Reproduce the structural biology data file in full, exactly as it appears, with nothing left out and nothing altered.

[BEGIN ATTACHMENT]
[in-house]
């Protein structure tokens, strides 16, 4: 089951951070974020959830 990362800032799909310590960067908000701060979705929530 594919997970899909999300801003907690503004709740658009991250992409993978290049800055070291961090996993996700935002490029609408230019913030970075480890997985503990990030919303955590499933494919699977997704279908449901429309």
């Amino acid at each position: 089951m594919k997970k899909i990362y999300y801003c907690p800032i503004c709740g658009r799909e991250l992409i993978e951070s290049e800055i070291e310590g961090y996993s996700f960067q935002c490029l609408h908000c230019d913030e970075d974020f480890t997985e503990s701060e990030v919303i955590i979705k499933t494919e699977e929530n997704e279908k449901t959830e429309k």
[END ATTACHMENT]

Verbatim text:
[in-house]
């Protein structure tokens, strides 16, 4: 089951951070974020959830 990362800032799909310590960067908000701060979705929530 594919997970899909999300801003907690503004709740658009991250992409993978290049800055070291961090996993996700935002490029609408230019913030970075480890997985503990990030919303955590499933494919699977997704279908449901429309």
């Amino acid at each position: 089951m594919k997970k899909i990362y999300y801003c907690p800032i503004c709740g658009r799909e991250l992409i993978e951070s290049e800055i070291e310590g961090y996993s996700f960067q935002c490029l609408h908000c230019d913030e970075d974020f480890t997985e503990s701060e990030v919303i955590i979705k499933t494919e699977e929530n997704e279908k449901t959830e429309k």